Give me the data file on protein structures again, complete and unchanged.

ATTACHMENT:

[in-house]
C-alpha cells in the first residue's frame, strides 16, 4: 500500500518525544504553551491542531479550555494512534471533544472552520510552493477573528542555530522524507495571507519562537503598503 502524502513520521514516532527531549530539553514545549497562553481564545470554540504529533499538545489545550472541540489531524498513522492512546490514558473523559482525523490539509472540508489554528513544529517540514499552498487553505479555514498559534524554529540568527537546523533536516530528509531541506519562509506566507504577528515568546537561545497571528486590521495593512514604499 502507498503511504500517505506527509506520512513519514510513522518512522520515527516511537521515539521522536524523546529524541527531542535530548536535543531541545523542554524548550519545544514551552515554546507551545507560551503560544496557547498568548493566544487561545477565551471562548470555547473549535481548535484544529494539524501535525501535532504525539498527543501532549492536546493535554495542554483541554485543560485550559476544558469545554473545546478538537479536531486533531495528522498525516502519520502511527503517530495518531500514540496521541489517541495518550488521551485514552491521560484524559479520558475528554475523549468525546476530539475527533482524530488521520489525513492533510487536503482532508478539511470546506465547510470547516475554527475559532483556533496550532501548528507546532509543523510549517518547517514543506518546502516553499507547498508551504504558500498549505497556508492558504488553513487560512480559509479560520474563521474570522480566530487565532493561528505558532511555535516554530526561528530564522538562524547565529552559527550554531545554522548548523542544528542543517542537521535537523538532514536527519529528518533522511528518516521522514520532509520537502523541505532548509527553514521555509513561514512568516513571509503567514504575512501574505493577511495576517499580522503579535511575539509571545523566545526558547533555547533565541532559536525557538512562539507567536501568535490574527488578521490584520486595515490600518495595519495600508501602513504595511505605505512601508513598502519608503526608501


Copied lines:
[in-house]
C-alpha cells in the first residue's frame, strides 16, 4: 500500500518525544504553551491542531479550555494512534471533544472552520510552493477573528542555530522524507495571507519562537503598503 502524502513520521514516532527531549530539553514545549497562553481564545470554540504529533499538545489545550472541540489531524498513522492512546490514558473523559482525523490539509472540508489554528513544529517540514499552498487553505479555514498559534524554529540568527537546523533536516530528509531541506519562509506566507504577528515568546537561545497571528486590521495593512514604499 502507498503511504500517505506527509506520512513519514510513522518512522520515527516511537521515539521522536524523546529524541527531542535530548536535543531541545523542554524548550519545544514551552515554546507551545507560551503560544496557547498568548493566544487561545477565551471562548470555547473549535481548535484544529494539524501535525501535532504525539498527543501532549492536546493535554495542554483541554485543560485550559476544558469545554473545546478538537479536531486533531495528522498525516502519520502511527503517530495518531500514540496521541489517541495518550488521551485514552491521560484524559479520558475528554475523549468525546476530539475527533482524530488521520489525513492533510487536503482532508478539511470546506465547510470547516475554527475559532483556533496550532501548528507546532509543523510549517518547517514543506518546502516553499507547498508551504504558500498549505497556508492558504488553513487560512480559509479560520474563521474570522480566530487565532493561528505558532511555535516554530526561528530564522538562524547565529552559527550554531545554522548548523542544528542543517542537521535537523538532514536527519529528518533522511528518516521522514520532509520537502523541505532548509527553514521555509513561514512568516513571509503567514504575512501574505493577511495576517499580522503579535511575539509571545523566545526558547533555547533565541532559536525557538512562539507567536501568535490574527488578521490584520486595515490600518495595519495600508501602513504595511505605505512601508513598502519608503526608501